2. Benzoyl peroxide
  3. Alpha hydroxy acids
  4. Adapalene
  5. Tea tree oil

See our survey of the 25 best acne treatments. Always apply sunscreen after using these products in the morning, as they can increase skin sensitivity.

For immediate relief from inflamed pimples, try acne patches or stickers. These clear, thick patches work as spot treatments to promote healing and prevent infections, pulling out fluid overnight.

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Sebaceous Filaments

Sebaceous filaments are tiny, whitish-yellow tubes in your pores, often confused with blackheads (which are a type of acne). They can make your pores look larger. Avoid pinching your skin or using pore strips, as these methods can cause:

  1. Irritation
  2. Open pores and infection
  3. Dryness
  4. Redness
  5. Peeling

Topical retinol or retinoids can help keep pores clear. You can also use an extraction tool with a small metal circle at the end:

  1. Start with a clean face and instrument.
  2. Gently press the circle around the bump to see if the filament comes out. Be cautious to avoid bruising and scarring.
  3. Treat the area with moisturizer afterward.
  4. Sanitize the instrument with rubbing alcohol before and after use to prevent infections.

Applying benzoyl peroxide after washing can provide additional benefits.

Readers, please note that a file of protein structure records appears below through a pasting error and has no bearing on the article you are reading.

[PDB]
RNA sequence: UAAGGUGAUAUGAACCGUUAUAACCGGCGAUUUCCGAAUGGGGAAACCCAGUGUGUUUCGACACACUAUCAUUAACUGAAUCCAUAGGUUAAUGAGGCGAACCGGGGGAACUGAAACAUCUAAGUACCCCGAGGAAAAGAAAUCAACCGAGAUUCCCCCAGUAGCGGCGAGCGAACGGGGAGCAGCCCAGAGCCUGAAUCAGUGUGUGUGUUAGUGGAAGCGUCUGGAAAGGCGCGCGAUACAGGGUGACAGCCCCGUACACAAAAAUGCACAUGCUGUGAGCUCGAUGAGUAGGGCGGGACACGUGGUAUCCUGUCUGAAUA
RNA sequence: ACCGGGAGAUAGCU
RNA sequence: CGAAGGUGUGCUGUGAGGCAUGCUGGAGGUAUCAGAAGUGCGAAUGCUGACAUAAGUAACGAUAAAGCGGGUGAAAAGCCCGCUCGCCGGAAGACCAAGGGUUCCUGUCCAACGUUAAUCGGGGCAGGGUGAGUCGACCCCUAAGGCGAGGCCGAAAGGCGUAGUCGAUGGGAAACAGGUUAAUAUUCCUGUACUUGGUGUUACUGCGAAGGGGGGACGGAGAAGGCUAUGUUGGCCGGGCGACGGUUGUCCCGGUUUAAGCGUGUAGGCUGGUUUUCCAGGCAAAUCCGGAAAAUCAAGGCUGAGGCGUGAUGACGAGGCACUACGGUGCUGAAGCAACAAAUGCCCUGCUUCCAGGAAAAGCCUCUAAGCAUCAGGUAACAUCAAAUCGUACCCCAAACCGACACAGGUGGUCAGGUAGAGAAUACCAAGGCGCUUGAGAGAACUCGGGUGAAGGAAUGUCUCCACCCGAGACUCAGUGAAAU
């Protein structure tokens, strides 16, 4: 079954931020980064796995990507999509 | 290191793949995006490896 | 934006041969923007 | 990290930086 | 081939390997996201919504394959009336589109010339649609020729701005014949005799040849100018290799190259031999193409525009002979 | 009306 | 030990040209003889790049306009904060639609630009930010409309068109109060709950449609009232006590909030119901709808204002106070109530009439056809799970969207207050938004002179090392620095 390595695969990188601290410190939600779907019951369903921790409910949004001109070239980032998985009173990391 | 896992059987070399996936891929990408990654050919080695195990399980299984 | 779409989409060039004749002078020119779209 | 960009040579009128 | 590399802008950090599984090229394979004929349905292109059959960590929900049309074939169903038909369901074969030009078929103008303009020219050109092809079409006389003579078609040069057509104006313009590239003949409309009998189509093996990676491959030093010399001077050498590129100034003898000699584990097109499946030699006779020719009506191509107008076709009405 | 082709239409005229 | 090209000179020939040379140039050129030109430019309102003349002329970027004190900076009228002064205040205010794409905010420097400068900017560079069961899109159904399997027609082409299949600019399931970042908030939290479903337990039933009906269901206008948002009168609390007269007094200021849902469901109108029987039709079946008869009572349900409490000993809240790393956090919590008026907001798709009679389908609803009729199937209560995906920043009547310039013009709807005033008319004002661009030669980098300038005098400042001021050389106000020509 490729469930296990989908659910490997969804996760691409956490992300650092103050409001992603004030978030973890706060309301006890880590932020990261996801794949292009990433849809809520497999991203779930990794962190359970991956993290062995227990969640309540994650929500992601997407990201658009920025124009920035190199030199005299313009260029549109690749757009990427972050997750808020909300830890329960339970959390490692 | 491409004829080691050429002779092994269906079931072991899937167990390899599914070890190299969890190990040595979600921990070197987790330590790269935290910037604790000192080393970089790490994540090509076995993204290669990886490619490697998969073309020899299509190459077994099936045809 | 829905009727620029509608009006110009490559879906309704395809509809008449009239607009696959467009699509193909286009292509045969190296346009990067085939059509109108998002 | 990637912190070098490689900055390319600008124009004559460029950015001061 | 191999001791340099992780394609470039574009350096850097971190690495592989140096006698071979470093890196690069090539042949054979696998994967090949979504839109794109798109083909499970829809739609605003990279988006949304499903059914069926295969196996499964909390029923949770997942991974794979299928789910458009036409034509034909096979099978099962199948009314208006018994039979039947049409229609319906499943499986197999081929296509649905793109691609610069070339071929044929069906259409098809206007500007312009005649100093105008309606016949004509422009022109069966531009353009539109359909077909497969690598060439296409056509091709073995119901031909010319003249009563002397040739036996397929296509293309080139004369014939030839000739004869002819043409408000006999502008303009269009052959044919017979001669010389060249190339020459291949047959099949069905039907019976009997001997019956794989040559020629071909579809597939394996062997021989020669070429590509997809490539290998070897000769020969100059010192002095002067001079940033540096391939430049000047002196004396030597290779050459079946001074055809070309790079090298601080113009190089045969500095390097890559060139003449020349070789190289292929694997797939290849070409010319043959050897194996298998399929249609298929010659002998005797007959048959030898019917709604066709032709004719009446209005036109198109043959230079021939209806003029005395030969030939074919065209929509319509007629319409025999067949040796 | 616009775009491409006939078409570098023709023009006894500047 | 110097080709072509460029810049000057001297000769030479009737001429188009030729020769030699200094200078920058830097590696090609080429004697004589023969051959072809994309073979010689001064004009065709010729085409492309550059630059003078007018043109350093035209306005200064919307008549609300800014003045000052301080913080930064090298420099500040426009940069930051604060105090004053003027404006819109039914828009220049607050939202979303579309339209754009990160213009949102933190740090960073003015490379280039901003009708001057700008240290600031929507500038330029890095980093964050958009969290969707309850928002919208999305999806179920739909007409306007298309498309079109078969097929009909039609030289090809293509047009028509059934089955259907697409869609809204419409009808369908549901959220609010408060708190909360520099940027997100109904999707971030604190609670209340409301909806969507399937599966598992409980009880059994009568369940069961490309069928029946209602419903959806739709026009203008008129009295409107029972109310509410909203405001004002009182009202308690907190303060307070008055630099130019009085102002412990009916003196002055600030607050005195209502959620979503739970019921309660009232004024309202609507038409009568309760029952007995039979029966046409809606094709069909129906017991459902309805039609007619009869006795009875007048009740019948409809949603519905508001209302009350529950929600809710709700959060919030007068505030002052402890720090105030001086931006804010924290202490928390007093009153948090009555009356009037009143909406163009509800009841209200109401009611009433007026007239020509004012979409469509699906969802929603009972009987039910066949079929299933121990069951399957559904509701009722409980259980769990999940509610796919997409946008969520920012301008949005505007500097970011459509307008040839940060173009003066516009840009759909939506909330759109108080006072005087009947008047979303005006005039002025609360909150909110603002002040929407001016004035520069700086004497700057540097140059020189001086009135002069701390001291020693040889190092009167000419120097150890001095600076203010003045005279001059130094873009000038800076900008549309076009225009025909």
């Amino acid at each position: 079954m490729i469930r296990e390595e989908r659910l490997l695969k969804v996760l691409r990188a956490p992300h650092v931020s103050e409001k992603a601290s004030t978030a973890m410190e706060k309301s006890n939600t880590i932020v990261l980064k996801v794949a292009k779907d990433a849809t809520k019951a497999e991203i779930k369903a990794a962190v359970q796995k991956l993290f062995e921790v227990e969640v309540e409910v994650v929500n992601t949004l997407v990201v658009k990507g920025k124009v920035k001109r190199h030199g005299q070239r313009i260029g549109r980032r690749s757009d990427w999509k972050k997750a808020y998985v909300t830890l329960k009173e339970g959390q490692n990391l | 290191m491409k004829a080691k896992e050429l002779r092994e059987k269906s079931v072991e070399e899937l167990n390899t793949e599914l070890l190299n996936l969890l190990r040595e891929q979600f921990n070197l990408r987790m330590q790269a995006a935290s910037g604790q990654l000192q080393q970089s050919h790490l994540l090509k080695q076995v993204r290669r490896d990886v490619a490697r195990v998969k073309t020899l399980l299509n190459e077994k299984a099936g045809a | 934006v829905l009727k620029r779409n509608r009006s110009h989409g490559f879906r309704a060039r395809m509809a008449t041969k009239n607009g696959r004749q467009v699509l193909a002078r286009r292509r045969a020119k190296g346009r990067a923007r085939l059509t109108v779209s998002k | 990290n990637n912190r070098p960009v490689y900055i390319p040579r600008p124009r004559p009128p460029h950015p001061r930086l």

Blemishes, Scars, and Hyperpigmentation

Blemishes, scars, and dark spots can take weeks to months to heal and fade. Immediate treatment includes using makeup and sunscreen to avoid further sun damage and hyperpigmentation. Ingredients known to help fade scars include:

  1. Silicone: Topical silicone can improve scar thickness, color, and texture. Apply silicone gel for 8-24 hours daily. Look for products with silicon dioxide.
  2. Honey: Medical-grade honey can heal wounds and scars. Avoid using regular grocery store honey.
  3. Vitamin C: Found in creams and moisturizers, vitamin C degrades quickly when exposed to water, oxygen, and light. Use products in brown glass bottles and combine with lightening ingredients like soy and licorice.
  4. Niacinamide: Effective in reducing blemishes and dark spots, especially in lighter skin tones. Use topical products with 2-5% niacinamide.
  5. Retinoic acid: A study found that acne scars improved in 91.4% of people using a combination of retinoic acid and glycolic acid.